SEEN UP NORTH – Teacher recruiter reflects


“West Indian teachers did extremely well in the public school system and if some of them are laid off, it would change their lives dramatically.”
That sympathetic reaction came from Stephen Hinds, a Barbadian educator and administrator in New York City, who spearheaded the recruitment of hundreds of West Indian teachers, scores of Bajans among them, to teach in schools in Brooklyn, Queens, Staten Island, Manhattan and the Bronx a decade ago.
He was reflecting on the plight of many of the classroom professionals who are worried about the prospect of losing their jobs as the Department of Education (DOE) tries to close a billion-dollar budget by laying off as many as 6 000 teachers this year.
“My hope and prayer is that something is done to prevent the teachers from being laid off, from losing their jobs,” added the DOE consultant who since retiring three years ago acts as a hearing officer or administrative judge, on appeals lodged by teachers and others in the public school.”
Hinds, a Fulbright scholar with master’s degrees in educational administration and supervision from City College of the City University of New York guidance and counselling from Long Island University, was sent to Jamaica, Barbados, Guyana, Trinidad and Tobago, Puerto Rico and Panama in 2001 to recruit teachers.
What he found there were well educated, highly motivated professionals who were looking for new challenges in the classroom.
“By and large, they have done well,” he stressed.
After serving for seven years as the principal of Intermediate School 285 in Brooklyn’s East Flatbush community, he had just joined the Board of Education’s managerial staff in charge of recruitment and professional development when he was sent on a recruiting mission to the West Indies.
Back then, the city had to fill hundreds of vacancies created by an exodus of experienced teachers who had either retired or had left the city for greener financial pastures in the suburbs or elsewhere in New York.
Now, in a report entitled Broken Promises, some of those teachers, most of them from Jamaica but some from Barbados, are charging they could end up being deported if they are laid off because they have not received the promised permanent residence or green card.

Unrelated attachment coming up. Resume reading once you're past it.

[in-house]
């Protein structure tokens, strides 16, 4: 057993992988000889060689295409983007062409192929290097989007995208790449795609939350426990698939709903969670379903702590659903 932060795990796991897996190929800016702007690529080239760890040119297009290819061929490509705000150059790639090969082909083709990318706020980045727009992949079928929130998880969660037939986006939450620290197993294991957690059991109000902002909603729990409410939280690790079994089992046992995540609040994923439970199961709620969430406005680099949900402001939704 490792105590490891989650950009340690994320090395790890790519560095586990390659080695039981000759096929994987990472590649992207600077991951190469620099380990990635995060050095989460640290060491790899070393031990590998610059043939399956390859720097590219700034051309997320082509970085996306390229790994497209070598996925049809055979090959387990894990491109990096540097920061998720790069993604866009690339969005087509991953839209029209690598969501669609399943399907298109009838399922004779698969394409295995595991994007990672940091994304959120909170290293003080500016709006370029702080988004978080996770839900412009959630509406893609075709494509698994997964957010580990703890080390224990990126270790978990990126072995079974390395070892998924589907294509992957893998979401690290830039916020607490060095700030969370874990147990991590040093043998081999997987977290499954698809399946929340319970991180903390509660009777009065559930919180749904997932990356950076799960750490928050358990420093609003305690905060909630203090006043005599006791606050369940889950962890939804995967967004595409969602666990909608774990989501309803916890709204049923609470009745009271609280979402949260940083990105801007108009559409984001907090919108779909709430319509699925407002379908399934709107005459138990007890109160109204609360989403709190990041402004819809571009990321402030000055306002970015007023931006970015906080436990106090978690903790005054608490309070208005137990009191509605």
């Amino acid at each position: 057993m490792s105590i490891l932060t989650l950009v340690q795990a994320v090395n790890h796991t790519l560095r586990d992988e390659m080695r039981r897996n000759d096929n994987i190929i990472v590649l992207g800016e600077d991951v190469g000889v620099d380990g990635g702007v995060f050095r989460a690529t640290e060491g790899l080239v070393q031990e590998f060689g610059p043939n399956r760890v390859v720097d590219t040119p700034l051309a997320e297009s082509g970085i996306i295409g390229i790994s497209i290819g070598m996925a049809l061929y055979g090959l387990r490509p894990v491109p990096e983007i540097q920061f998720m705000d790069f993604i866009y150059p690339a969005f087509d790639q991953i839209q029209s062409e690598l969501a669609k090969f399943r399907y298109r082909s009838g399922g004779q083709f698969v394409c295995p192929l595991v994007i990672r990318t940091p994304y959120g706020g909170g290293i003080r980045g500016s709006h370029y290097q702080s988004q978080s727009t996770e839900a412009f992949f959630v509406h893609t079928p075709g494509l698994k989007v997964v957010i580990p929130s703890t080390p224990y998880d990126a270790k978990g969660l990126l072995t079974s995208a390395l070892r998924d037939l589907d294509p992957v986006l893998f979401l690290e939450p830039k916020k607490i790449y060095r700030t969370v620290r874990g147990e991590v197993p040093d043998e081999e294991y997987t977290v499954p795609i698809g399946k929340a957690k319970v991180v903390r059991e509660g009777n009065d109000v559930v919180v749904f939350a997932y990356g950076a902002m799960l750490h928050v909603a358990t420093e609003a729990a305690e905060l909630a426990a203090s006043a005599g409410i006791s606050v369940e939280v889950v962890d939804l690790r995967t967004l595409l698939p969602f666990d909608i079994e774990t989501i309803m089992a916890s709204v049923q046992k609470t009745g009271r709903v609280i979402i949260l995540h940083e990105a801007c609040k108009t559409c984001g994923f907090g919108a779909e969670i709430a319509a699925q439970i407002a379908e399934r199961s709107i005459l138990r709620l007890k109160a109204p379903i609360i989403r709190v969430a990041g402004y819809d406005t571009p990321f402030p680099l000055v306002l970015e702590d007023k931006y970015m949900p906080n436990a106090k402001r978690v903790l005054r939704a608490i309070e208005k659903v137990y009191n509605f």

But Hinds, an educator since 1975, disagreed with the teachers that they were hurt by the DOE’s failure to live up to a litany of promises.
“I don’t subscribe to those broken promises,” he said. “There is nothing they can say were broken promises in that respect. Housing was not promised. The system agreed to assist them in finding housing and that’s what the system did. Secondly, about lay-offs and deportation, there is nothing that’s definite about that. No decision has been made by the Department of Education about that. The teachers may be jumping the gun.”
Have permits
Hinds, who was born and grew up in St James before coming to the United States, said many of the teachers had immigration permits which allowed them to work during the time their applications for green cards were being processed by federal immigration authorities. Others had received green cards and wouldn’t be deported.
“It’s not as if they are without visas,” he added.
Hinds gave the Caribbean educators full marks for their commitment, dedication and professionalism and said they shouldn’t be singled out for dismissal during the budget crunch.
“They should be treated just like any other teacher,” said Hinds, whose sister Justice Sylvia Hinds-Radix is the administrative judge of the Civil Division of the New York State Supreme Court in Brooklyn.
“The West Indians should be given fair treatment. If they are performing in the system and delivering effective instruction to students, then they should be given due reward. I don’t see how you can summarily dismiss anyone if that person’s performance is effective.”
“In some early cases, the system was at fault in that some teachers came and were not readily put to work because of the fact that logistically, they couldn’t be placed in one borough or another,” he said. 
“There was a lapse in that. But I would say that by and large the system has responded. It strived to ensure that everyone who was brought in was placed in a position.”
Hinds, the father of four children – two attorneys, an environmental engineer and a dietitian – insisted the recruitment was an overall success.
“We went out to the West Indies and recruited well qualified teachers,” he said. “I pushed for their recruitment because they were from our neighbours next door in the Caribbean and they were able to respond to the needs of the children since they have a similar cultural orientation. By and large, the West Indians did extremely well.”


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